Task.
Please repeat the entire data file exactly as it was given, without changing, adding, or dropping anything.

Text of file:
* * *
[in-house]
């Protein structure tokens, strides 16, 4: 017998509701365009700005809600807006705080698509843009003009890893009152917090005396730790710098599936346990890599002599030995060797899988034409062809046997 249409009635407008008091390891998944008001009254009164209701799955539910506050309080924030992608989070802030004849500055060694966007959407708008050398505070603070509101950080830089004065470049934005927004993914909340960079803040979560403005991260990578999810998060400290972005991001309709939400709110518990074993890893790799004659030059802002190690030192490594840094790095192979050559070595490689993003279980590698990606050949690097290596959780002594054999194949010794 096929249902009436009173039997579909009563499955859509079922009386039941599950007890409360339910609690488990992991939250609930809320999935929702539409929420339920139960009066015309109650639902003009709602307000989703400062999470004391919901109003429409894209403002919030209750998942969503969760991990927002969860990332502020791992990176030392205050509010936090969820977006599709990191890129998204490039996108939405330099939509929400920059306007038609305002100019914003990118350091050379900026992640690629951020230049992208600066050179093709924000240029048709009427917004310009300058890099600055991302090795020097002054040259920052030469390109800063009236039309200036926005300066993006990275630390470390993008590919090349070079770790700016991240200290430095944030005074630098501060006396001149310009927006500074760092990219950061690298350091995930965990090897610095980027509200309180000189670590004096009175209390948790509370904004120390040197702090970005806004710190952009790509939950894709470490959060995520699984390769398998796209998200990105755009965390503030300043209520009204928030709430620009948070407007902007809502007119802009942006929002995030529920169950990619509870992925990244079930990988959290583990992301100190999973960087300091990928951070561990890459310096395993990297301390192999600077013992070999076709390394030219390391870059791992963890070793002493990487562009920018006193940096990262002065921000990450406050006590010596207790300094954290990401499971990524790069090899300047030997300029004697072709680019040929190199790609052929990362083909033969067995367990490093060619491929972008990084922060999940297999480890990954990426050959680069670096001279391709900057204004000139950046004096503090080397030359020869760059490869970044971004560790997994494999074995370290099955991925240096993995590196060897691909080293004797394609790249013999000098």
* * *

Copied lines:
[in-house]
């Protein structure tokens, strides 16, 4: 017998509701365009700005809600807006705080698509843009003009890893009152917090005396730790710098599936346990890599002599030995060797899988034409062809046997 249409009635407008008091390891998944008001009254009164209701799955539910506050309080924030992608989070802030004849500055060694966007959407708008050398505070603070509101950080830089004065470049934005927004993914909340960079803040979560403005991260990578999810998060400290972005991001309709939400709110518990074993890893790799004659030059802002190690030192490594840094790095192979050559070595490689993003279980590698990606050949690097290596959780002594054999194949010794 096929249902009436009173039997579909009563499955859509079922009386039941599950007890409360339910609690488990992991939250609930809320999935929702539409929420339920139960009066015309109650639902003009709602307000989703400062999470004391919901109003429409894209403002919030209750998942969503969760991990927002969860990332502020791992990176030392205050509010936090969820977006599709990191890129998204490039996108939405330099939509929400920059306007038609305002100019914003990118350091050379900026992640690629951020230049992208600066050179093709924000240029048709009427917004310009300058890099600055991302090795020097002054040259920052030469390109800063009236039309200036926005300066993006990275630390470390993008590919090349070079770790700016991240200290430095944030005074630098501060006396001149310009927006500074760092990219950061690298350091995930965990090897610095980027509200309180000189670590004096009175209390948790509370904004120390040197702090970005806004710190952009790509939950894709470490959060995520699984390769398998796209998200990105755009965390503030300043209520009204928030709430620009948070407007902007809502007119802009942006929002995030529920169950990619509870992925990244079930990988959290583990992301100190999973960087300091990928951070561990890459310096395993990297301390192999600077013992070999076709390394030219390391870059791992963890070793002493990487562009920018006193940096990262002065921000990450406050006590010596207790300094954290990401499971990524790069090899300047030997300029004697072709680019040929190199790609052929990362083909033969067995367990490093060619491929972008990084922060999940297999480890990954990426050959680069670096001279391709900057204004000139950046004096503090080397030359020869760059490869970044971004560790997994494999074995370290099955991925240096993995590196060897691909080293004797394609790249013999000098």